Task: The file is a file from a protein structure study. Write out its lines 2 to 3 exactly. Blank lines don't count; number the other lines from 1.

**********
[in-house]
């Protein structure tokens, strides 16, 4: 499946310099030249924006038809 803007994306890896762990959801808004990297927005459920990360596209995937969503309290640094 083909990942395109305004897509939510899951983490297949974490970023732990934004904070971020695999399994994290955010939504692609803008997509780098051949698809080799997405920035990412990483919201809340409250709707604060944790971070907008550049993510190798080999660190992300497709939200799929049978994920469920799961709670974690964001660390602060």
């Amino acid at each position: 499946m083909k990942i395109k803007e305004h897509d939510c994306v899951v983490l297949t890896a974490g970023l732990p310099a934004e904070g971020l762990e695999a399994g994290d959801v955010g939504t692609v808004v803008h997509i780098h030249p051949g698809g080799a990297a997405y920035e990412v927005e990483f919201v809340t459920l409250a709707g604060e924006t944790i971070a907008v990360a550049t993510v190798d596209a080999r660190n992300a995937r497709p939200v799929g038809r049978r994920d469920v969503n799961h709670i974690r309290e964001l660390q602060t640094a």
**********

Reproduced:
């Protein structure tokens, strides 16, 4: 499946310099030249924006038809 803007994306890896762990959801808004990297927005459920990360596209995937969503309290640094 083909990942395109305004897509939510899951983490297949974490970023732990934004904070971020695999399994994290955010939504692609803008997509780098051949698809080799997405920035990412990483919201809340409250709707604060944790971070907008550049993510190798080999660190992300497709939200799929049978994920469920799961709670974690964001660390602060």
């Amino acid at each position: 499946m083909k990942i395109k803007e305004h897509d939510c994306v899951v983490l297949t890896a974490g970023l732990p310099a934004e904070g971020l762990e695999a399994g994290d959801v955010g939504t692609v808004v803008h997509i780098h030249p051949g698809g080799a990297a997405y920035e990412v927005e990483f919201v809340t459920l409250a709707g604060e924006t944790i971070a907008v990360a550049t993510v190798d596209a080999r660190n992300a995937r497709p939200v799929g038809r049978r994920d469920v969503n799961h709670i974690r309290e964001l660390q602060t640094a």